Russia launches ‘Wikipedia equivalent’ Runiversalis, website currently unavailable

A number of former Wikipedia editors have launched an equivalent of the website in Russia called Runiversialis (or “Runi”), State Duma deputy Anton Gorelkin announced on his Telegram channel. A few hours afterwards, the service went offline.


“The encyclopaedia is hosted on Russian servers and declares respect for the requirements of Russian legislation and our traditional values. This means that any attempts to give the articles a left-liberal and Western-centric bias will be suppressed,” Gorelkin said of the principles of Russia’s “new” Wikipedia.

The deputy explained that Runiversalis is currently transferring the content of Russian-language Wikipedia to themselves, clearing it of "propaganda and malicious content".

The website is currently unavailable, so it is not possible to assess the quality of the information presented. Nevertheless, Meduza reports that Runiversalis has no article on the war in Ukraine, while the phrase “war in Ukraine” does not appear in any of the encyclopaedia’s articles. The website has an article titled “Russia's Special Military Operation in Ukraine,” which does not mention the position of Ukrainian authorities.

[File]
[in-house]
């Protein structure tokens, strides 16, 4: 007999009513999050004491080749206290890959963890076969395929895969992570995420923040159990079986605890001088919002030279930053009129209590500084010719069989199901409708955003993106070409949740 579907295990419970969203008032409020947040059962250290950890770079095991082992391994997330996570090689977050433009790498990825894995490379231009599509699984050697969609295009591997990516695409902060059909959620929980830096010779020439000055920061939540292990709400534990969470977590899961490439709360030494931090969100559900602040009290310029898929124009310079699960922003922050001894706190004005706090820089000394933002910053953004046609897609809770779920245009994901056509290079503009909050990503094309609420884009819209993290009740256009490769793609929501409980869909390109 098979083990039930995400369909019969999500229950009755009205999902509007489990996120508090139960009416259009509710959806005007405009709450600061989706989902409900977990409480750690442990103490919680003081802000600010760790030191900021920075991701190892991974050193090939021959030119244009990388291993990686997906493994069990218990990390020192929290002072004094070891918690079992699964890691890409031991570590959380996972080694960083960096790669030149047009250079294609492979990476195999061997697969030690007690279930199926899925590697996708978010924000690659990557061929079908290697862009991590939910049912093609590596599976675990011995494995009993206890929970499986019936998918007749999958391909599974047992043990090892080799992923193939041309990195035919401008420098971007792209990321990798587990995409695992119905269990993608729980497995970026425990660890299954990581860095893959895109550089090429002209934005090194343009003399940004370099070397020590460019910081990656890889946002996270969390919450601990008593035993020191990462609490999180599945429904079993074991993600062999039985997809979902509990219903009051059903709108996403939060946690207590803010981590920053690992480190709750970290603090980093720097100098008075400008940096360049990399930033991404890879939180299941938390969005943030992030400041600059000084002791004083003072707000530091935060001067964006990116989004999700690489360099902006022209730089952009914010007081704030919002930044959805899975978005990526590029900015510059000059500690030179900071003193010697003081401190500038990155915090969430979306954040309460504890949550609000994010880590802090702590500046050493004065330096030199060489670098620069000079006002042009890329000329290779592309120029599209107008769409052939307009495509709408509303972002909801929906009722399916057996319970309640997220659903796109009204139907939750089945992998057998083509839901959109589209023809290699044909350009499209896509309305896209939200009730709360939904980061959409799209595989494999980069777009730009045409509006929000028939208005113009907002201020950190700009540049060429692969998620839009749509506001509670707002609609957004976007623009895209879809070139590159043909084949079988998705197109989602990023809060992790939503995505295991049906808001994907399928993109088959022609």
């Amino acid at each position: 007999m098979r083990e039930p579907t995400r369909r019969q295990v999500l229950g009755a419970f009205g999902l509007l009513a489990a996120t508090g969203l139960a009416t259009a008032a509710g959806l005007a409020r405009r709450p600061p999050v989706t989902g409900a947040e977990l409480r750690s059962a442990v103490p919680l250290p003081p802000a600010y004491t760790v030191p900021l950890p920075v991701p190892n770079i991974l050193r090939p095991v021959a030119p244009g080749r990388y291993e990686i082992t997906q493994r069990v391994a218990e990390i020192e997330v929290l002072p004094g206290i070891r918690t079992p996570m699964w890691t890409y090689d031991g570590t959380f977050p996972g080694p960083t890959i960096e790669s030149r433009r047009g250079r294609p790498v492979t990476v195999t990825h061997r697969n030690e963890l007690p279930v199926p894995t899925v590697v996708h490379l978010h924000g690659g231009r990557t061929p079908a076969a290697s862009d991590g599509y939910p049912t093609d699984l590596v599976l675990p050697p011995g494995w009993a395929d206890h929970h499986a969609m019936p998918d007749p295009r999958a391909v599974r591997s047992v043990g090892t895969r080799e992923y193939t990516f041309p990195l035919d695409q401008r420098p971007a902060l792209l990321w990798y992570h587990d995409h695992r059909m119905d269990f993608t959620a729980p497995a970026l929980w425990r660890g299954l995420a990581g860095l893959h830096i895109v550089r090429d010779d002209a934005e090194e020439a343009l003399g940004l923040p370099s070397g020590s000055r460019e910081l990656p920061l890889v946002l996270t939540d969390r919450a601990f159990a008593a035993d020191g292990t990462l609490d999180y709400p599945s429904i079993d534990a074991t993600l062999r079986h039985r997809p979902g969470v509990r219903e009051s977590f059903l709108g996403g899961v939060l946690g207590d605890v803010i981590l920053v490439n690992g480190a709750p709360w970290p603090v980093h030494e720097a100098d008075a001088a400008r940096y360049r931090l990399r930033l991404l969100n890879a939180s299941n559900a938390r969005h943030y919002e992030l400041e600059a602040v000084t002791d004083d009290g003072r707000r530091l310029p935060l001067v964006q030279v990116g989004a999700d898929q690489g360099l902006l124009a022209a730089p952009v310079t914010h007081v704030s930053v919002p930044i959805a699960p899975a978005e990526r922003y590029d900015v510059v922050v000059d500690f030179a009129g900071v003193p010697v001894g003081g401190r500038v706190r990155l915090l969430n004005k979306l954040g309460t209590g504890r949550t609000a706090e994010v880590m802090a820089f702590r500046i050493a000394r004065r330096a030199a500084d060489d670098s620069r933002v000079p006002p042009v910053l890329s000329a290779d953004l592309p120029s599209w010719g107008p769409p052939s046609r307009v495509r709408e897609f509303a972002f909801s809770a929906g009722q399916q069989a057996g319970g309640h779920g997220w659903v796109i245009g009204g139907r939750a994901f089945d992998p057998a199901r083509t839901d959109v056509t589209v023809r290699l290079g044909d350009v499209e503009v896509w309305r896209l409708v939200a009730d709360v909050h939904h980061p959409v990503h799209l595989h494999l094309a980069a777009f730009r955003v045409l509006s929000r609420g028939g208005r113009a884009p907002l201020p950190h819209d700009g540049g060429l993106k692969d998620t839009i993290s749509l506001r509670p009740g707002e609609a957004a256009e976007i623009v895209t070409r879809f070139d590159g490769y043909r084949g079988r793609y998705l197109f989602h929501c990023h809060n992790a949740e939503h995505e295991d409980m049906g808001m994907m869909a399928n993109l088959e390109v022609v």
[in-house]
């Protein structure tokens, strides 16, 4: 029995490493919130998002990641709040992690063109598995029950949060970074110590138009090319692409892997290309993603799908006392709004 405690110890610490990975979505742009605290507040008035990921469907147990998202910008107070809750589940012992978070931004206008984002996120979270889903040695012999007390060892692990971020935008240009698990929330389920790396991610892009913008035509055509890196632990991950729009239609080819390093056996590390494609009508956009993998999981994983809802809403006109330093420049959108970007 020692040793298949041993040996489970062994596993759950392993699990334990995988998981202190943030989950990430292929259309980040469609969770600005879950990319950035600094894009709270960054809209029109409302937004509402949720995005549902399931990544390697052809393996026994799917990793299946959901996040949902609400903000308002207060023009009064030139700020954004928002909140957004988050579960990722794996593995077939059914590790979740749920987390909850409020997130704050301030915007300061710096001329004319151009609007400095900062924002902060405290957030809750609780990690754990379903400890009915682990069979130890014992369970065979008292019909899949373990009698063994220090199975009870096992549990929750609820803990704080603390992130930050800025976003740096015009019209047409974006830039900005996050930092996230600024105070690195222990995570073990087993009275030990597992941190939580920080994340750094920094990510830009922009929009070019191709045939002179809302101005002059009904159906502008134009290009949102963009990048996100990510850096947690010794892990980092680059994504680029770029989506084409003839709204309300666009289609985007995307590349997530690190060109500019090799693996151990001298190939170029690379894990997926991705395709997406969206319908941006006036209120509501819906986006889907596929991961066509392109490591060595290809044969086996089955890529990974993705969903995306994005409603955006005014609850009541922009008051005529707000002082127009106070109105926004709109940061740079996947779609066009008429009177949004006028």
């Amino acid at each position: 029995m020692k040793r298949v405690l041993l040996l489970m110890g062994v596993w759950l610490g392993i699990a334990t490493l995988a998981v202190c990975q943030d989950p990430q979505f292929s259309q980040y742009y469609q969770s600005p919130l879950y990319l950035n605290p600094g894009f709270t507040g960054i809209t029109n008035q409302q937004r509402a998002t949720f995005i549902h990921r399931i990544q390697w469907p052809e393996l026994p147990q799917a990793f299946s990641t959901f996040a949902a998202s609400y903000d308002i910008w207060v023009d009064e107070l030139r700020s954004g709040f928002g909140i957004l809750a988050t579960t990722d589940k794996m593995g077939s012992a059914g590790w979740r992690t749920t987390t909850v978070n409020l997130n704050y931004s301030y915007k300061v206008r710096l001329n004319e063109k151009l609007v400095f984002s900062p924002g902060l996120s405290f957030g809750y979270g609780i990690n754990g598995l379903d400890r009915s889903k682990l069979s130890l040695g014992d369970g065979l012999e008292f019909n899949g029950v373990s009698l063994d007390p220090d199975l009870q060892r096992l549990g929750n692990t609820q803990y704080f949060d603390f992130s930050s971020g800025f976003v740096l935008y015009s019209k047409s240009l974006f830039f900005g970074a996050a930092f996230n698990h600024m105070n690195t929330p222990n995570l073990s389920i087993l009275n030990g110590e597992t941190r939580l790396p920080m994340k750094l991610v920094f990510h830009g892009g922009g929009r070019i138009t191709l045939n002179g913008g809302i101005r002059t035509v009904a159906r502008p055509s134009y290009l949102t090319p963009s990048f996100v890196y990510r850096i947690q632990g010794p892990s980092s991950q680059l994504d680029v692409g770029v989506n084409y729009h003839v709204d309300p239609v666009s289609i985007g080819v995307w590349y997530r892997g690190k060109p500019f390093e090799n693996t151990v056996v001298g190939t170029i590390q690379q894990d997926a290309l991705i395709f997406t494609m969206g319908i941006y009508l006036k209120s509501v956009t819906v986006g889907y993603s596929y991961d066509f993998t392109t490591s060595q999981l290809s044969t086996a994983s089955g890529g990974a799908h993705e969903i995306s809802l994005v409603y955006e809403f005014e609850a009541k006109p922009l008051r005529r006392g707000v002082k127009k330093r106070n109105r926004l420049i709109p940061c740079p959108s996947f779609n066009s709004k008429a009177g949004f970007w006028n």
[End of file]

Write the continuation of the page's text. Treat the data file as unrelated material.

RuUniversalis was announced on 18 August, with the authors publishing a manifesto on the encyclopaedia's Telegram channel.

“RuUniversalis was founded by Wikipedia’s former contributors in Russia, and Runi continues to rely on [Wikipedia’s] groundwork and articles, as the creators of Runiversalis consider Russian Wikipedia’s content to be the property of the whole Runet, and not the sole domain of the private American [Wikimedia] foundation. The pages of the Runiversalis encyclopaedia, whose servers are located in Russia, are edited in accordance with the requirements of Russian legislation. The content and structure of the articles that touch upon the untraditional, novel and marginal currents in human society are formulated with respect to traditional values,” — the statement reads.

Russian media outlet TJournal quoted Wikimedia representatives as saying that the project was not discussed within the community. TJournal’s source suggested that if any of former Wikipedia editors are involved in Universalis, it is likely “someone who has been blocked indefinitely.”

In July, Russian media watchdog Roskomnadzor announced the introduction of “coercive measures” against the Wikimedia Foundation — the NGO that owns Wikipedia. According to the agency’s demand, search engines will be required to notify users that Wikipedia violates Russian law.

“A number of banned articles continue to remain on Wikipedia, including false reports about the course of the special military operation in Ukraine," the agency’s statement reads.

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